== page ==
One minute you are engaged in an intense water fight with a group of Thais and the next you are refilling your water supply from them and idly chatting only to have one more quick fight before moving on to the next. The best "fights" are with the Thai children. Eager to initiate a water fight but once retaliation is commenced shouts of "Meow! Meow! Meow!" (No, No, No) are heard with laughter to quickly follow. Laughter is unavoidable and the only draw back is the threat of getting a mouthful of funny smelling brown water. I was sure that both Dany and I would be fighting for the bathroom the next day.
After an afternoon of being continually pummeled with water, a stop at the amazing food stalls were welcomed while we slowly drip dried in the shade and listened to bands playing across the promenade. Near the end of the day a large precession of Buddhas (one from each Wat in the city) traveled through out the city as thousands of worshipers line the streets to throw scented water on the Buddhas. This was so much fun that we repeated the events the next day and the next...... I'm still pruney.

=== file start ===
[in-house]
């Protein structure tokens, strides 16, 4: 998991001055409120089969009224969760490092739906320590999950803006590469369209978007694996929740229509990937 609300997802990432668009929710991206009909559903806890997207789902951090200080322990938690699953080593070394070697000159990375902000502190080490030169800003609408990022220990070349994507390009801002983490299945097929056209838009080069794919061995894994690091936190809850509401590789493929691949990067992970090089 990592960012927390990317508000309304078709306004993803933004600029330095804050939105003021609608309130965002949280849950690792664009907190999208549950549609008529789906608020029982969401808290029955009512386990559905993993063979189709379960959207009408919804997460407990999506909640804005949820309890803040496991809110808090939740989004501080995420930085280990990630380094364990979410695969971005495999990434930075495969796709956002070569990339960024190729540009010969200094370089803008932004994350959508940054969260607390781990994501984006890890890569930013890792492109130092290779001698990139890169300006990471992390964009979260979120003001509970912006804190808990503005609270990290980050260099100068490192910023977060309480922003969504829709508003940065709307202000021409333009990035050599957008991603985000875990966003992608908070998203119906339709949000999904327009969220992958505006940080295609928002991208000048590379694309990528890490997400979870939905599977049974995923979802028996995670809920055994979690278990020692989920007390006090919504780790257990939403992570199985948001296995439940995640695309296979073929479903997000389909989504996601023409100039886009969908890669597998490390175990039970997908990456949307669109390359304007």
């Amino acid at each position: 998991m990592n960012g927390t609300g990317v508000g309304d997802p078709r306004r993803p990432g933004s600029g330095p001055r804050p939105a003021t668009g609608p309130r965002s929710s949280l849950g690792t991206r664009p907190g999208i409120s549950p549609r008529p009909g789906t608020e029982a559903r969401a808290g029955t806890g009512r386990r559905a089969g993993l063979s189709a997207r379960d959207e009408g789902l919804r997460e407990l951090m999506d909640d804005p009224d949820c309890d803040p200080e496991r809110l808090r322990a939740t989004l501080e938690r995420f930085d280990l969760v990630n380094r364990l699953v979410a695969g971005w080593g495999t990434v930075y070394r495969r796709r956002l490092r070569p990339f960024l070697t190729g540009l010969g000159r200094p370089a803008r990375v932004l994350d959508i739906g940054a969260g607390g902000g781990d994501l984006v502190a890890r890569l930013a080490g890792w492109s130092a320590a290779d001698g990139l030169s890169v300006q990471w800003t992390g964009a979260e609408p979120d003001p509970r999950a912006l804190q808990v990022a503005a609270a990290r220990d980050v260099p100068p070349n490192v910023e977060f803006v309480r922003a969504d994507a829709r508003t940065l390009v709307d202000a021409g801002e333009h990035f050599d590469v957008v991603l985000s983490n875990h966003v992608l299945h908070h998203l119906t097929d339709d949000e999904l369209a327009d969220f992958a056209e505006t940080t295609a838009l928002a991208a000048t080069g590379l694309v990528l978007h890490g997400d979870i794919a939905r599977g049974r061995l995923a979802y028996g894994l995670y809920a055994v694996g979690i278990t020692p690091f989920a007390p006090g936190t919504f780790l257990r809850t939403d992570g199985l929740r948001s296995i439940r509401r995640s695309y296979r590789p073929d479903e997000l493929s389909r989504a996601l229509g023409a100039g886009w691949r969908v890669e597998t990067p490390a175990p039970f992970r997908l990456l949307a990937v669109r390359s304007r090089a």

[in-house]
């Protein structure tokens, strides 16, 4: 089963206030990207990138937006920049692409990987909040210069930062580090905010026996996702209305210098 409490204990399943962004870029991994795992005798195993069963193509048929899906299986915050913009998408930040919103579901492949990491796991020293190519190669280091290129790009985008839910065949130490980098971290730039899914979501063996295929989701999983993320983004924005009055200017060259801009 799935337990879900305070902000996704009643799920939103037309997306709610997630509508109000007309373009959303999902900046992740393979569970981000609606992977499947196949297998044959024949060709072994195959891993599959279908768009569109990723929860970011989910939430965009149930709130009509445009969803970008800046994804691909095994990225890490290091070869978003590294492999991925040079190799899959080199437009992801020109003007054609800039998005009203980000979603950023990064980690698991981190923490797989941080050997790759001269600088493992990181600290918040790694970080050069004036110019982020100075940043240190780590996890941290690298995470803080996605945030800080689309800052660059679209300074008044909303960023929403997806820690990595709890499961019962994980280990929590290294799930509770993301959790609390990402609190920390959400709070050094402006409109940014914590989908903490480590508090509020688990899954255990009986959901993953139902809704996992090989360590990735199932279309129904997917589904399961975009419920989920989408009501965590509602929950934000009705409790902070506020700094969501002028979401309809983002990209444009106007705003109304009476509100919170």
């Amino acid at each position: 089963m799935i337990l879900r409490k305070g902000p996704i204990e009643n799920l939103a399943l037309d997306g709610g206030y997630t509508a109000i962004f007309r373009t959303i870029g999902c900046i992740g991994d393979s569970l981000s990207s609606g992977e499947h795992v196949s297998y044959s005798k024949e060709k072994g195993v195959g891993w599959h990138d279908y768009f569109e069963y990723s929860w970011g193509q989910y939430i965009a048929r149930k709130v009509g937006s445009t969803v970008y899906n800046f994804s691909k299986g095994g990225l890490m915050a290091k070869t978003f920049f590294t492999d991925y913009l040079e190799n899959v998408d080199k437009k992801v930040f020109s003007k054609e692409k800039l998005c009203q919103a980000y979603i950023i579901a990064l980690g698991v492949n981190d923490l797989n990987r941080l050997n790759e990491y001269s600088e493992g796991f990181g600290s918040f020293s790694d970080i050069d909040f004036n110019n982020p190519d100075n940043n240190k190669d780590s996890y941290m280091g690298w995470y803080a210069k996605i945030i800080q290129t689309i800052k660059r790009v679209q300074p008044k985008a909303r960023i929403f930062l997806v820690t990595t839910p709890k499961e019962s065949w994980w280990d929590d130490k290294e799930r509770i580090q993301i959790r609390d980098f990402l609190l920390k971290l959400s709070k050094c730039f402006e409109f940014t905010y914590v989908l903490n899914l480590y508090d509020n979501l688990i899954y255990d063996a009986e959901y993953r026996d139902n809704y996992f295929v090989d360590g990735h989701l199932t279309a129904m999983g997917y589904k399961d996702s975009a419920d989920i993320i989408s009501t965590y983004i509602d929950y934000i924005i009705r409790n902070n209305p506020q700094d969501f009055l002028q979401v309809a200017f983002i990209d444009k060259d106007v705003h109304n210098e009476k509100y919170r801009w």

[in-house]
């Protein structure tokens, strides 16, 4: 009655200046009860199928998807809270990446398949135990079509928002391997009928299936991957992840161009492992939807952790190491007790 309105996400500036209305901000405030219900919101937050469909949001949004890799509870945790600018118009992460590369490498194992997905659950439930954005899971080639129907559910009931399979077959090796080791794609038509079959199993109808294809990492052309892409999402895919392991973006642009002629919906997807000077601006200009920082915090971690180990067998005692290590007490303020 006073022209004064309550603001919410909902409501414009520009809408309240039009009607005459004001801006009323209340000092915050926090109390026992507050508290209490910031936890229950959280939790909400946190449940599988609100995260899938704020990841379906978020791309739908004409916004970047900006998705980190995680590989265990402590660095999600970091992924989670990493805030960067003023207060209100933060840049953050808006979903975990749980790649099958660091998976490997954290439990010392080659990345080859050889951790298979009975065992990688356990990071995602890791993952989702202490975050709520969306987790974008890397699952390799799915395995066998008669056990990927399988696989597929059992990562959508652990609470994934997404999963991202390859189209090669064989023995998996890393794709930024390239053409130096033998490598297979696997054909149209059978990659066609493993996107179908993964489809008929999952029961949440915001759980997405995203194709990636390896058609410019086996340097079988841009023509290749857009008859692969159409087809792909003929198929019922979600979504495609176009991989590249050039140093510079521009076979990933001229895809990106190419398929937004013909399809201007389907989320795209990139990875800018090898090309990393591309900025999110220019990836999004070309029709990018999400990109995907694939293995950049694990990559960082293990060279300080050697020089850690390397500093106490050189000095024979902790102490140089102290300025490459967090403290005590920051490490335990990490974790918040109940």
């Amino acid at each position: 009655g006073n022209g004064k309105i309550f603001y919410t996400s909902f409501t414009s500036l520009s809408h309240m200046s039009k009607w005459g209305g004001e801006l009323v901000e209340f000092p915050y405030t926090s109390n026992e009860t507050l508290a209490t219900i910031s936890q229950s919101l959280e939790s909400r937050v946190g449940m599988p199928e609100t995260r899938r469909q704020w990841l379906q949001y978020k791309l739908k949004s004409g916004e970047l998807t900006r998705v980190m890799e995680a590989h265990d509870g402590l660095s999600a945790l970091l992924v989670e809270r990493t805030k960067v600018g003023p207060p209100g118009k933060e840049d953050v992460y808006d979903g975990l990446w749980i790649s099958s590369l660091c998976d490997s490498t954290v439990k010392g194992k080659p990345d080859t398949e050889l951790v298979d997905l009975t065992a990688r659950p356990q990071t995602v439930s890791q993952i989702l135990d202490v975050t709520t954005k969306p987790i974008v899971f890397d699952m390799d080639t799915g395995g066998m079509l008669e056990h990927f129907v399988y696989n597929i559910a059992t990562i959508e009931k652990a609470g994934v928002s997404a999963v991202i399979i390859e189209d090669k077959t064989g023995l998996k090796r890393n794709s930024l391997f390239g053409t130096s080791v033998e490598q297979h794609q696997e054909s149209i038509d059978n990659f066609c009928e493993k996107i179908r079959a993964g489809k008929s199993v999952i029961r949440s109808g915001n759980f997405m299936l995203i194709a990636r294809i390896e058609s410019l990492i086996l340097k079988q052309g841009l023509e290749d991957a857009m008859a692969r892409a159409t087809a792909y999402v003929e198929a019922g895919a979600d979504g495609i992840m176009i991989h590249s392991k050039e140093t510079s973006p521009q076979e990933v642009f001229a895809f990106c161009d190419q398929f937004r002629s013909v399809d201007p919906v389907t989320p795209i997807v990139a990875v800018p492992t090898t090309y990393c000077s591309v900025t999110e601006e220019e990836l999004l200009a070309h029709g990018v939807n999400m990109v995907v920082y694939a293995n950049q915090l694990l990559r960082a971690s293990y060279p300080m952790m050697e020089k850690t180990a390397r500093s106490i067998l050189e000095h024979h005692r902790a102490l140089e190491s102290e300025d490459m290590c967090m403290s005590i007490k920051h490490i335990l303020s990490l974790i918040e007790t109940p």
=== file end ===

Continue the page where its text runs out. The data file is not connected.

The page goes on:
The only negative point to this amazing festival was the fact that I forgot to leave my money belt that contained all my documents and travelers checks in the guest house. Everything was completely soaked and even after becoming dry again my passport looked like an accordion.
Now it was time to hit the beaches. After a bus, bus, tuk-tuk, train, bus, ferry, truck, long boat and a hot 46 hours we were at Hat Kuat (Bottle Beach). The closest thing I've seen to paradise. Beautiful beach, lush jungle, very few people, great food, and an amazing staff at Smile Bungalows that quickly transitioned from strangers to friends as we ate, drank, sang and teased each other for five amazing days. Days were spent eating, reading, eating, swimming, eating, hiking, eating, kayaking, eating and bobbing in the water every evening as the waves gently pushed us from side to side and we discussed the rigors of life.

With one more train ride to Bangkok, Dany was gone back home and I was on my way to Laos.

Thailand pictures Part I

Thailand pictures Part II

"Truly great friends are hard to find, difficult to leave and impossible to forget."